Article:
The Janus kinase/signal transducer and activator of transcription (JAK/STAT) signaling pathway is widely recognized as a pivotal hub in cellular function, serving as a central node for intercellular communication [14]. The JAK/STAT signaling pathway plays an important role in tumor development. The activation of JAK/STAT signaling leads to the upregulation of various proteins involved in cell proliferation, cell survival, stemness, self-renewal, evasion of immune surveillance mechanisms, and overall tumor progression [15]. Enhancement of the epithelial-mesenchymal transition through the activation of the JAK/STAT3 signaling pathway results in increased tumorigenic and metastatic potential, facilitates the transition of cancer stem cells, and contributes to chemoresistance in cancer [16]. In CC, the JAK/STAT pathway has important correlation with HPV E6/E7 oncoprotein [17]. And the activation of the JAK-STAT pathway by CXCL10 and CXCR3 leads to heightened expression of exosomal PD-L1, which may contribute to HPV evasion of the immune response and subsequent development of cancer [18]. In addition, studies have shown that the JAK/STAT signaling pathway is involved in the progression of multiple tumors by regulating m6A-related genes. The cell cycle regulation in human glioma cells is influenced by YTHDC1-mediated VPS25, which specifically targets the JAK-STAT signaling pathway [19]. ZC3H13 has been identified as a factor influencing the progression of hepatocellular carcinoma, which potentially impacts the JAK-STAT signaling pathway [20]. However, the correlation between the JAK-STAT signaling pathway and m6A has rarely been reported in CC.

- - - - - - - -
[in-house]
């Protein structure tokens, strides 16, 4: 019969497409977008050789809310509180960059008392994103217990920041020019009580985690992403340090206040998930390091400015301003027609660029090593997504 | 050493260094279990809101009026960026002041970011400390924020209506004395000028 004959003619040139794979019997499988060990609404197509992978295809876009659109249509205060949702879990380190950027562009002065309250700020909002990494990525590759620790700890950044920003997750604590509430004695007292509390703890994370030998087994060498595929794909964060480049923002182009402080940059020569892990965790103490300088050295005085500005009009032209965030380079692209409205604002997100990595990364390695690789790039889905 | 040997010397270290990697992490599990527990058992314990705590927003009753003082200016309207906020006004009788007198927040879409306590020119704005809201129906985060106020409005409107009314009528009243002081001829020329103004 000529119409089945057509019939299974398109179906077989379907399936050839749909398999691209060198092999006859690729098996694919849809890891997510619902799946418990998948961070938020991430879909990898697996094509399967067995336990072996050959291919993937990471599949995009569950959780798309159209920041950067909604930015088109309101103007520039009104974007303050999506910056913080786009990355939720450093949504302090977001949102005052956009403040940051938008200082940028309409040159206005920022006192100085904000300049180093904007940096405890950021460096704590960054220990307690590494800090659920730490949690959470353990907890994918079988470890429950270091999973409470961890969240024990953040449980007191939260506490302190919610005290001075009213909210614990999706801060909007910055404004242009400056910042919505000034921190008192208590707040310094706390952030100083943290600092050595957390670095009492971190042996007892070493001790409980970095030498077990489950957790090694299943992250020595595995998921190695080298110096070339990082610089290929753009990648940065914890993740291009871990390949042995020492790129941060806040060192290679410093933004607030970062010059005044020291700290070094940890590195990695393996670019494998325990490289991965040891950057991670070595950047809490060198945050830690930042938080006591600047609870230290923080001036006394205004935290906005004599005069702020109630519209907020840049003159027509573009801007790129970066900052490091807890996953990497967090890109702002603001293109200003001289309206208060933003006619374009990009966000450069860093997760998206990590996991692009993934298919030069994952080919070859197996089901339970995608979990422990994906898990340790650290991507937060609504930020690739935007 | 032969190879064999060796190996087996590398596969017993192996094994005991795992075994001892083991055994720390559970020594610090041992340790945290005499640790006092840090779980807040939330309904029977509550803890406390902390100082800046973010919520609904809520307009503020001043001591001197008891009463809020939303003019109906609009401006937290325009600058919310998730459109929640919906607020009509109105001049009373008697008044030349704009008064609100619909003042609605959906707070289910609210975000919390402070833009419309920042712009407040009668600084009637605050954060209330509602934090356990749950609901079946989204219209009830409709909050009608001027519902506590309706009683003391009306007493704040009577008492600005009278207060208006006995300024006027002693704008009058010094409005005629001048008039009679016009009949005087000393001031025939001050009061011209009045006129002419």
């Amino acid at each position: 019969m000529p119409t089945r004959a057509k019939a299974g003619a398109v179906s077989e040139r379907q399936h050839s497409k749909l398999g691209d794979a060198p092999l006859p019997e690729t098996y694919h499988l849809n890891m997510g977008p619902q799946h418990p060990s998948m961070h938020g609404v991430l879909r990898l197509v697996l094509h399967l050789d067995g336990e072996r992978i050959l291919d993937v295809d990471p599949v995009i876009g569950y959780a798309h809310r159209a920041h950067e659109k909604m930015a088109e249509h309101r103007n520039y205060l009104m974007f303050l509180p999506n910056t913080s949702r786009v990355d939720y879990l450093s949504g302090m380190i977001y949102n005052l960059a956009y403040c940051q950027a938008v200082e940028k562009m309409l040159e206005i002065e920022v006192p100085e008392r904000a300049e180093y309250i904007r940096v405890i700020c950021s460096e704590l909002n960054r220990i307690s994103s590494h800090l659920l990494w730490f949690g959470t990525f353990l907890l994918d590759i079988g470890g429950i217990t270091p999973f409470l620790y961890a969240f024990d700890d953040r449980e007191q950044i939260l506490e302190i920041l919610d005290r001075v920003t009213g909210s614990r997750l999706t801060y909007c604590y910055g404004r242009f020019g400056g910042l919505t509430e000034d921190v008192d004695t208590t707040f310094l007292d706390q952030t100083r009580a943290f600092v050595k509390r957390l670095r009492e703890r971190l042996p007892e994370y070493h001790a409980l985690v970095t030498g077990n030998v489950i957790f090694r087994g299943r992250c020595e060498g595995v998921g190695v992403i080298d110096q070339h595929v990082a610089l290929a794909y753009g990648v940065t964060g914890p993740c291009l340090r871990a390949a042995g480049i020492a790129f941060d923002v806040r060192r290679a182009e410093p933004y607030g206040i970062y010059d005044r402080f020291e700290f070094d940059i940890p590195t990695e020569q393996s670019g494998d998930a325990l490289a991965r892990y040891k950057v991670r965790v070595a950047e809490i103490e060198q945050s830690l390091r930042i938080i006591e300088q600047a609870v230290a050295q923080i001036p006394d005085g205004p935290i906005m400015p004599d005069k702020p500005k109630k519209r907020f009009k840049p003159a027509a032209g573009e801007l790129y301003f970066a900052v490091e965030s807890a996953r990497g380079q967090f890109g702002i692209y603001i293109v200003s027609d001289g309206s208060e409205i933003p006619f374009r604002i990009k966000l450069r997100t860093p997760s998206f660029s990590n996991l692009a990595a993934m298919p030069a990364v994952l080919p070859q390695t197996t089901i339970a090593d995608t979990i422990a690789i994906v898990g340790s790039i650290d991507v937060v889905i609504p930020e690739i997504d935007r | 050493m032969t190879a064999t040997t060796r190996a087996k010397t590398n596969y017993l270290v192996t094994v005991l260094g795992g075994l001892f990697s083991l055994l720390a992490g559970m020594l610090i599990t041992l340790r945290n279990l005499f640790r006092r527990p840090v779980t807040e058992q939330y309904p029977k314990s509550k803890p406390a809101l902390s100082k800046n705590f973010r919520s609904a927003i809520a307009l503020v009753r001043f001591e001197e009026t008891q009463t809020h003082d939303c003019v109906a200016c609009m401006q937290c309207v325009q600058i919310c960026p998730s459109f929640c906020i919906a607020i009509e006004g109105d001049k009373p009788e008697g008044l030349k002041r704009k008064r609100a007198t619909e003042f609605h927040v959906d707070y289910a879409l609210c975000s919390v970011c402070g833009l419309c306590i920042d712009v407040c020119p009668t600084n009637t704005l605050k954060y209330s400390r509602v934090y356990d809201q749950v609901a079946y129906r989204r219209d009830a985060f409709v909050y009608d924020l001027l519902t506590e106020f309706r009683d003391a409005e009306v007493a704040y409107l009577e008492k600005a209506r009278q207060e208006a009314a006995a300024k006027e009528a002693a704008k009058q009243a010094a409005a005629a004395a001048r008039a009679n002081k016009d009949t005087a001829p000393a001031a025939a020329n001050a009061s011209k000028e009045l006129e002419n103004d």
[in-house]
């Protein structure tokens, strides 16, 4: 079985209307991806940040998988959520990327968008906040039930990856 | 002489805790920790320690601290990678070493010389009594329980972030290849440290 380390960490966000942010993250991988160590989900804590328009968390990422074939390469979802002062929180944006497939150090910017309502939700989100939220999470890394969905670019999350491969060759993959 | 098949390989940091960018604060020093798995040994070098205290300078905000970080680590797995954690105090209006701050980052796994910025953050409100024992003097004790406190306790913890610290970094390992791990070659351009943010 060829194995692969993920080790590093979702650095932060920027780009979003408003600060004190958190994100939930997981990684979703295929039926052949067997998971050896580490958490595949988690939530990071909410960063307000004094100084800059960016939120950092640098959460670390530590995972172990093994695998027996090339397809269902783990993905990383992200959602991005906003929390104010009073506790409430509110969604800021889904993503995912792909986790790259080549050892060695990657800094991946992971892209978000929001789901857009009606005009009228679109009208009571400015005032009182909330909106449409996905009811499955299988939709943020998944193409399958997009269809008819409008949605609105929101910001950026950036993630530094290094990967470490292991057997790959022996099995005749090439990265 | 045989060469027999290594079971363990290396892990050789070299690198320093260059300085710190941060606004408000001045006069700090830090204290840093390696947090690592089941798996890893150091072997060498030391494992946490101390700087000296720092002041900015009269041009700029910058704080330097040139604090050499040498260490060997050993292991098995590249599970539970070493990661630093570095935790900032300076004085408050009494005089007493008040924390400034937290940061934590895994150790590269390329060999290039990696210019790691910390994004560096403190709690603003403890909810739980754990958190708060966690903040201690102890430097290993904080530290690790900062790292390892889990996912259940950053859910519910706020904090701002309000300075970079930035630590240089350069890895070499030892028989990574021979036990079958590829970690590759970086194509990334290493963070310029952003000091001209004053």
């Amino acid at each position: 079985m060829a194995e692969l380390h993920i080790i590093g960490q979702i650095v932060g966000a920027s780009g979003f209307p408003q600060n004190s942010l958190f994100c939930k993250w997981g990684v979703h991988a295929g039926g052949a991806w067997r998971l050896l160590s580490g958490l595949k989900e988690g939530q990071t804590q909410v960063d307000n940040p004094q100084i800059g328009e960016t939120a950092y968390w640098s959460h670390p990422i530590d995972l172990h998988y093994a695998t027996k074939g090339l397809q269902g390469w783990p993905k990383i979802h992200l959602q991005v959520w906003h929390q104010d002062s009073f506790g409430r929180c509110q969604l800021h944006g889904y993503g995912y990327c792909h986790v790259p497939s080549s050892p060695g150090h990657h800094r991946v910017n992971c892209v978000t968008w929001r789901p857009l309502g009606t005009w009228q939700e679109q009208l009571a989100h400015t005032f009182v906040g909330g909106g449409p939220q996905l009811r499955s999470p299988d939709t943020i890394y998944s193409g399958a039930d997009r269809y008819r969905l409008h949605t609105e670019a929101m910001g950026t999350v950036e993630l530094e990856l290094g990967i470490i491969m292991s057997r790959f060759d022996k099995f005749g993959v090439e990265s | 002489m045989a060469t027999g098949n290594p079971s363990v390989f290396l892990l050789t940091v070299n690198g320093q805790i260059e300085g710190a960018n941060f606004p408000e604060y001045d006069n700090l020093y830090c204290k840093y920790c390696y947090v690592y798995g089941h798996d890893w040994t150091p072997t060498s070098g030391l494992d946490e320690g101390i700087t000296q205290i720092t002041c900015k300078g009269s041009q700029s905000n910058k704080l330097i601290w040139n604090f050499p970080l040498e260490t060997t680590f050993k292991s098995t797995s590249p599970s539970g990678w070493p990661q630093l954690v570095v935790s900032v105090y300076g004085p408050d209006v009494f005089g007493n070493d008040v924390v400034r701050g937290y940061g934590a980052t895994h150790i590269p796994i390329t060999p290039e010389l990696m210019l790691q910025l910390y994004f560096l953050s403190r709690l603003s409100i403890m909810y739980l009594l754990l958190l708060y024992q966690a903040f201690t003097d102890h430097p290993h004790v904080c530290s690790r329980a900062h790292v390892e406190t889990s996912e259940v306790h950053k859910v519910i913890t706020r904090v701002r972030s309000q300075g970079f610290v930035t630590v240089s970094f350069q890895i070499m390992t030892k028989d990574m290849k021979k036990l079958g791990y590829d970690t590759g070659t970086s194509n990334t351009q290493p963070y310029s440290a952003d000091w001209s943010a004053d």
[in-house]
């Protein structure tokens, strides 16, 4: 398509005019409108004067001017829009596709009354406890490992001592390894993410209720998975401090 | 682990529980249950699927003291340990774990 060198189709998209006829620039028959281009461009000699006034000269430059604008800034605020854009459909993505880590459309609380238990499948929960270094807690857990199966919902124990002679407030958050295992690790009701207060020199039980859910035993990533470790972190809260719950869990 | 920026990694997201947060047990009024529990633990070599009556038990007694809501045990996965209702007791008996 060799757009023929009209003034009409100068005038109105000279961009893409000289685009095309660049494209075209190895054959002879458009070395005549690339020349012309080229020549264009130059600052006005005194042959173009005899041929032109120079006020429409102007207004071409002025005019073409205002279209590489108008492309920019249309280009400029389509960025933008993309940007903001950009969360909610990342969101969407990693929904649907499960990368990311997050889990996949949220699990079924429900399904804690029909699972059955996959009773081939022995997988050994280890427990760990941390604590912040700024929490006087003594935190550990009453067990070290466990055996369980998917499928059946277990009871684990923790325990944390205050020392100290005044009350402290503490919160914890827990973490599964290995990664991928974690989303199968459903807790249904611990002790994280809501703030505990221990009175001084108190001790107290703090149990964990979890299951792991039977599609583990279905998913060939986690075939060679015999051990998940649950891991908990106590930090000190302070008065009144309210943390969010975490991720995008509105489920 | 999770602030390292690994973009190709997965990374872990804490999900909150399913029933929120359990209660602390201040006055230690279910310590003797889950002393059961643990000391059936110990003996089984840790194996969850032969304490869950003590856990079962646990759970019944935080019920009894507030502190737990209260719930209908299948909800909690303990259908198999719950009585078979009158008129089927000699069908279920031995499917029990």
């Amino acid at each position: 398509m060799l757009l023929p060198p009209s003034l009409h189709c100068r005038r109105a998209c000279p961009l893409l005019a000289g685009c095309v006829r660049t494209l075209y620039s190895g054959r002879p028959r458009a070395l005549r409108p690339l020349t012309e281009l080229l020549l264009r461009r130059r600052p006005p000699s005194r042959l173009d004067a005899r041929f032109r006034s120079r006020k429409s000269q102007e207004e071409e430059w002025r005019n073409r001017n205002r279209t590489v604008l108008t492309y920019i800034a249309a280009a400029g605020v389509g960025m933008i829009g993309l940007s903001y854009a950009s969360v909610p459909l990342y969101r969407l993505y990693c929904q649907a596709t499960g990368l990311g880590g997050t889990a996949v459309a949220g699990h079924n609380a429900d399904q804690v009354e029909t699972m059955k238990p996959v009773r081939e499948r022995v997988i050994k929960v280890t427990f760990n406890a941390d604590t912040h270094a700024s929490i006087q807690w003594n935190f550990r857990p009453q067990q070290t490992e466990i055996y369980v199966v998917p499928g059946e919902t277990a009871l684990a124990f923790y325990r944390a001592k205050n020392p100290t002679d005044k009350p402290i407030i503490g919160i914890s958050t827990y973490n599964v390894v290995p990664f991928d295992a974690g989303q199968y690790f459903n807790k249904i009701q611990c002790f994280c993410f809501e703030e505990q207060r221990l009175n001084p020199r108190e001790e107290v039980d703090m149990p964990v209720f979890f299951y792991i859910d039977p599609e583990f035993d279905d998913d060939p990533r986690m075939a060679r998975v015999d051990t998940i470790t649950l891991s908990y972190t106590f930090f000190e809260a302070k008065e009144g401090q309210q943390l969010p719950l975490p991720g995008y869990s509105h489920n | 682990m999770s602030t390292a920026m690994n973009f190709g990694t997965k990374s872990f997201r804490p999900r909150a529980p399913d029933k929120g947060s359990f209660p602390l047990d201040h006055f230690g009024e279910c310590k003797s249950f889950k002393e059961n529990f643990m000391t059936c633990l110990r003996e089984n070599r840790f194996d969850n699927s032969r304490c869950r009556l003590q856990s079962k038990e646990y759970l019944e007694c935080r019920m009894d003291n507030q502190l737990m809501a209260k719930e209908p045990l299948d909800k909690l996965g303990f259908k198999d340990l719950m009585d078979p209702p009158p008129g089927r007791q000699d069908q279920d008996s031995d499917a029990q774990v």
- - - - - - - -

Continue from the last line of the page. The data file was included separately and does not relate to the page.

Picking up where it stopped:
Bioinformatics allows for faster and comprehensive insights into disease mechanisms and treatments. For example, over the course of just a year, from 2021 to 2022, the Ren et al. team make a series of significant discoveries in Kidney disease. They identifies a biological signature and predictive model for biopsy-proven acute rejection after kidney transplantation, one o six stemness-associated genes predicting overall survival in renal clear cell carcinoma: AC010973.2, and RNA-binding protein genes and drug candidates associated with prognosis in renal papillary cell carcinoma, as well as also examined the DNA damage and prostate cancer correlation, which are investigated by bioinformatic methods [21,22,23,24]. And research on the molecular mechanisms of m6A modification in tumors has been greatly facilitated by the rapid development of bioinformatics. In this study, we selected GSE9750 and GSE63514 datasets from the GEO database to screen DEGs in CC. DEGs from each dataset were then intersected with the m6A data to screen for key genes related to m6A. RBM15 was finally identified to be further studied. The function of RBM15 in CC progression and its specific mechanism were studied.